The goal of the US Department of Defense’s (DoD’s) Chemical and Biological Defense Program (CBDP) is to provide “support and world-class capabilities enabling the US Armed Forces to fight and win decisively in chemical, biological, radiological, and nuclear environments.”1 To accomplish this objective, the CBDP must maintain robust science and technology capabilities to support the research, development, test, and evaluation required for the creation and validation of the products the program supplies to the Services. As the threat from chemical and biological attack is an evolving one, due to the changing nature of conflict and rapid advances in science and technology, the core science and technology (S&T) capabilities that must be maintained by the CBDP must also continue to evolve. In order to address the challenges facing DoD, the Deputy Assistant Secretary of Defense for Chemical and Biological Defense (DASD(CBD)) asked the National Research Council (NRC) of the National Academy of Sciences to conduct a study to identify the core capabilities in science and technology that must be supported by the program.
The NRC Committee on Determining Core Capabilities in Chemical and Biological Defense Research and Development has examined the capabilities necessary for the chemical and biological defense science and
1 US Department of Defense. 2010. “Department of Defense Chemical Biological Defense Program Annual Report to Congress 2010.” Note that this report focuses only on the chemical and biological aspects of the program.
technology program in the context of the threat and of the program’s stated mission and priorities. This report contains the committee’s findings and recommendations. It is intended to assist the DASD(CBD) in determining the best strategy for acquiring, developing, and/or maintaining the needed capabilities.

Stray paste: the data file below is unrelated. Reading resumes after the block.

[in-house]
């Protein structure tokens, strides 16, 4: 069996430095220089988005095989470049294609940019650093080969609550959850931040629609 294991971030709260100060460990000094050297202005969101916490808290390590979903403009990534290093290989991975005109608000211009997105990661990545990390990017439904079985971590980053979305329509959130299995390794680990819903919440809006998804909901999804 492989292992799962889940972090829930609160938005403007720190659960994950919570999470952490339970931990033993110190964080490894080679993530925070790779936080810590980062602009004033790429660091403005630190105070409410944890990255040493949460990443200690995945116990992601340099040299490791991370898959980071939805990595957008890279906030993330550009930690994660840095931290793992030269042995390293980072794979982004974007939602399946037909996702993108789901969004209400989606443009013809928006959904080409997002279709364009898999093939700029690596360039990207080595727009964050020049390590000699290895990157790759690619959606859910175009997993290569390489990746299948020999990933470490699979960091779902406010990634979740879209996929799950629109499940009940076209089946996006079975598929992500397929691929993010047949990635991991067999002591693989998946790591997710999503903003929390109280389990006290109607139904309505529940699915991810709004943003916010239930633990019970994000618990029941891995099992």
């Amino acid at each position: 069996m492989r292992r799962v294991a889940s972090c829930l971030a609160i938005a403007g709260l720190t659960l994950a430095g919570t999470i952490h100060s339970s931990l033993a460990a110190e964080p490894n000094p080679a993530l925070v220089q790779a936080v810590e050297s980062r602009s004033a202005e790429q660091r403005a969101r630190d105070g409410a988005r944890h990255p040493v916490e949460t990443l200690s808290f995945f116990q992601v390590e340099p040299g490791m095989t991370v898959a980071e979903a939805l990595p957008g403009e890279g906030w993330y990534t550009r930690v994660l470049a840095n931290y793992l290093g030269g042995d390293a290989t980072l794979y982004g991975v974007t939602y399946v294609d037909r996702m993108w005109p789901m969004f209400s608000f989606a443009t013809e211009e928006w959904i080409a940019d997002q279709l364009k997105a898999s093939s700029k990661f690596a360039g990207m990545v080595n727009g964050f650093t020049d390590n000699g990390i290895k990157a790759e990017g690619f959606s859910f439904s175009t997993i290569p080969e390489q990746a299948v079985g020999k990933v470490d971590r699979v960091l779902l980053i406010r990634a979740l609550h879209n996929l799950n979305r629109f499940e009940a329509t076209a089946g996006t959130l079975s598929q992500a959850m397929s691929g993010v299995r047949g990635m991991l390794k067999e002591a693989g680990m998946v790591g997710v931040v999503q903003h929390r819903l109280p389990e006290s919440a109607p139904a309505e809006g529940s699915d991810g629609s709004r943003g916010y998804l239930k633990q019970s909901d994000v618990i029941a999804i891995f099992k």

Because science and technology development is a long process, the products and materials from the CBDP must not only respond to the needs of the Services today, but also anticipate those of the future. Since the United States cancelled its offensive program for biological weapons in 1969 and for chemical weapons a decade later,2 DoD must rely on analysis and simulations to understand how these agents might be used. Offensive programs are being conducted by adversaries where understanding of their intentions and capabilities is uncertain; at least some of the technology developed by nation states has escaped, and capability in all parts of the world in civilian uses of biotechnology and medicinal chemistry is rising rapidly. Because of uncertainty about how much protection current materiel and procedures will provide, there is potential for a gap between needs and deployable capabilities. For example,
- Do we need new, more effective vaccines?
- Does the current protective gear adequately protect, and against what agents?
- Would warfighters be able to “fight through” operations that use conventional agents (for example, persistent nerve agents) deployed in conventional ways? In innovative ways (for example, on suicide bombers)? With unconventional agents?
- How much would operational tempo be slowed by attacks on logistics and supply chains using chemical or biological weapons, and what would be the influence of successful attacks on operational tempo?